So I started reading up about humanism, and so much of what I read not only helped me put words to what I already believed, but also challenged me to think about my identity and values in new, positive, and progressive ways. I also got a chance to connect Greg, who helped me identify not only with humanism but also with the idea of humanist communities.
In American Grace, Robert Putnam and David Campbell talk about how religious communities help religious people become more civically engaged and organized because they’re spaces where people can intentionally reflect on what matters most to them and what they can do to live out their values. I saw how important community is in religion, and I began to realize that community can be important for nonreligious people, too. I came to believe that humanism is incomplete without other humans; that we need communities where we can connect with one another and explore difficult questions, where we can be held accountable to the things we say we believe, and where we can join with one another in celebration and mourning.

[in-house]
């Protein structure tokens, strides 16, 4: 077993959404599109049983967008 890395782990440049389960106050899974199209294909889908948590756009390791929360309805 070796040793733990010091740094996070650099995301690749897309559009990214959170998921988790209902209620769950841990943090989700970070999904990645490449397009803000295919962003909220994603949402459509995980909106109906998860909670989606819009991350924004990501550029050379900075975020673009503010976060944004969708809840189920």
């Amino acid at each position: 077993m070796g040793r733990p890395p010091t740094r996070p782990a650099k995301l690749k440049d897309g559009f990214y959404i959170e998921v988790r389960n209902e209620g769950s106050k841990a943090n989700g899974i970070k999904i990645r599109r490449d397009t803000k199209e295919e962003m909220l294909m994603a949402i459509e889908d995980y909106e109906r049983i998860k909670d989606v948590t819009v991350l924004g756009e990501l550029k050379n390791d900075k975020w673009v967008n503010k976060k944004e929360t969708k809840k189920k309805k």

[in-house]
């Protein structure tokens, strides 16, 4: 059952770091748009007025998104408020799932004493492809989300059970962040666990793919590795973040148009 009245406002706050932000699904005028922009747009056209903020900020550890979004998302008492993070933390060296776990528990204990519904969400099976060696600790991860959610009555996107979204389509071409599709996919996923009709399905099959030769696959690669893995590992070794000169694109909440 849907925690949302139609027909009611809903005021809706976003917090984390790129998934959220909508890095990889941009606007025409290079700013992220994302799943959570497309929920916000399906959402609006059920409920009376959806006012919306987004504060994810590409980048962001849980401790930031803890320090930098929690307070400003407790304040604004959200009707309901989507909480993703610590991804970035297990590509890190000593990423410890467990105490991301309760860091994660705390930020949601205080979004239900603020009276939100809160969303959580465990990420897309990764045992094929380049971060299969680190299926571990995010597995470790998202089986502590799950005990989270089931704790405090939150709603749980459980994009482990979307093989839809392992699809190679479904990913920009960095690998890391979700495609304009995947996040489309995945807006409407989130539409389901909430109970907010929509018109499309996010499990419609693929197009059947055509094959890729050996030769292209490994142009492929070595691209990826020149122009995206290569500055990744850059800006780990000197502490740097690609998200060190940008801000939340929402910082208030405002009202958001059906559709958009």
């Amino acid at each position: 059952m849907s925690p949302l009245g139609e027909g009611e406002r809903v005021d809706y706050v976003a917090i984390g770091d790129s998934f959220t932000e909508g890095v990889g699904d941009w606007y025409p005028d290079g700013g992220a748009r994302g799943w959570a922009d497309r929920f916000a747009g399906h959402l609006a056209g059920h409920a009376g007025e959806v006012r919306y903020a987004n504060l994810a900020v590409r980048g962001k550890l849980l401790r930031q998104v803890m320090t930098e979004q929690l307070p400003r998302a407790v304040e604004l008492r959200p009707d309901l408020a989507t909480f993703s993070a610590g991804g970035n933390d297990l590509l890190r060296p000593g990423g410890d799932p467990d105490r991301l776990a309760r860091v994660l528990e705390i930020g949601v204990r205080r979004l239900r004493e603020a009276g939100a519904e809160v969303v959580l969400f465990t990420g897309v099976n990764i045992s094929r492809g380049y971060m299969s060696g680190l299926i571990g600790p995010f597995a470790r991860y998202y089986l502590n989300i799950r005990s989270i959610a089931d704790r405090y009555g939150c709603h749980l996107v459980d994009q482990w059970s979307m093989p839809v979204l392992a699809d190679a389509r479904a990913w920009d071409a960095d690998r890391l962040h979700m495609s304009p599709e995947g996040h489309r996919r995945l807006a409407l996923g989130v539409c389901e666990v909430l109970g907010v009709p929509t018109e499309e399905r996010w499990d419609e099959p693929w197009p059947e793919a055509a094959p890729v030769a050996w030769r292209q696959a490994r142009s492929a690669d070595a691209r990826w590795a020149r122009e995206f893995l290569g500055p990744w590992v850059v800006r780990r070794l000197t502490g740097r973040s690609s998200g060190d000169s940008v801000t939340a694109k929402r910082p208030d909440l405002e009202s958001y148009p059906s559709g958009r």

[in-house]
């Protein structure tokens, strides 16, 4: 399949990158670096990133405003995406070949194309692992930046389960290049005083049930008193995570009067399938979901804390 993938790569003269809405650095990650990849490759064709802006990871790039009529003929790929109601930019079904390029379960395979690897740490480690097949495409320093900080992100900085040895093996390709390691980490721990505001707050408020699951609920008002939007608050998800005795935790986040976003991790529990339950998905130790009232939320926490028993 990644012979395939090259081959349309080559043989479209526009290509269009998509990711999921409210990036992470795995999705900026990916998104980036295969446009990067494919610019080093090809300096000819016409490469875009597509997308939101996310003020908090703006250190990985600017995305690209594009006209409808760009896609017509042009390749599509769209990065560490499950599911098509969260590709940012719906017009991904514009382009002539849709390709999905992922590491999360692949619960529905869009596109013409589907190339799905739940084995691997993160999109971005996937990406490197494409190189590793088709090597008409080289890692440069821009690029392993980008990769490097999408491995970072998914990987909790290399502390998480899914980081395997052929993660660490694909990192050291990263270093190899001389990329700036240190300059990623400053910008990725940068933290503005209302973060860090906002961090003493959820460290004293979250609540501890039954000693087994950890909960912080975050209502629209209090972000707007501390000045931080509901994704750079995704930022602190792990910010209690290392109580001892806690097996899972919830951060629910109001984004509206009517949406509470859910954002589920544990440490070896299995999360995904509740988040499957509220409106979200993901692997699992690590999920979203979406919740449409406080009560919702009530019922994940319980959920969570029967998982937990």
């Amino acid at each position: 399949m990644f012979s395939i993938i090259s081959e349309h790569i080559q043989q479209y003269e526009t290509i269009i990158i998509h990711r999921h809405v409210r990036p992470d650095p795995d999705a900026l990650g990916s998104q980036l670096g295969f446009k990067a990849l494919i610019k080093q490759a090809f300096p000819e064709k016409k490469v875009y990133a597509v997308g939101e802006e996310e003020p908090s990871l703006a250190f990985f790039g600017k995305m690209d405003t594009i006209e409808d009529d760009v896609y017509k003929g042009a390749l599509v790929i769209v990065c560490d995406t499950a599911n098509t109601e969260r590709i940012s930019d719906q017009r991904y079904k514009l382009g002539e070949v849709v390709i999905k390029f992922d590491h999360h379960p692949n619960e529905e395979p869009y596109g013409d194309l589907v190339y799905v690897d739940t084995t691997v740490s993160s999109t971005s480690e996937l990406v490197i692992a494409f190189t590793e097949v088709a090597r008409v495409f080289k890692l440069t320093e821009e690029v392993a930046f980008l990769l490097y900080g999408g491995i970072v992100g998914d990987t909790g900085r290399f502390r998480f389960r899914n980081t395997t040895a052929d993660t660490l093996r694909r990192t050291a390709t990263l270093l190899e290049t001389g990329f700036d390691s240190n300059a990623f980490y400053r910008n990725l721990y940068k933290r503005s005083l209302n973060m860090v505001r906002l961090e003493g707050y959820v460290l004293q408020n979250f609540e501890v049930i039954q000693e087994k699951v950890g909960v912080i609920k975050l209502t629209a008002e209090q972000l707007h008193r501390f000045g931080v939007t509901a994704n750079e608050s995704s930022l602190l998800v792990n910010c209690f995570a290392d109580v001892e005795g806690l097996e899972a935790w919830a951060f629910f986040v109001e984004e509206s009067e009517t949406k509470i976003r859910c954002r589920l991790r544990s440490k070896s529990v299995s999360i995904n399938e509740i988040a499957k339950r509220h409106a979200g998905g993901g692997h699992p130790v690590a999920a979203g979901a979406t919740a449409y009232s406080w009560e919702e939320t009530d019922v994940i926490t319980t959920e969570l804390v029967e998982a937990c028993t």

So after finishing my degree and my work for Interfaith Youth Core, I moved out east and began working for the Humanist Chaplaincy at Harvard. After four years there, I moved to New Haven, CT to build and direct the Yale Humanist Community, where I am today. Our community has more than doubled in just the last six months, and I know we’re not alone in growing quickly. I’m really excited about how humanist communities are growing all over.
SC: We know you currently have a crowdfunding campaign for a humanist monument – could you tell us more about it? And what are some of the outreach and activities that you have been involved in and do you have plans for future outreach?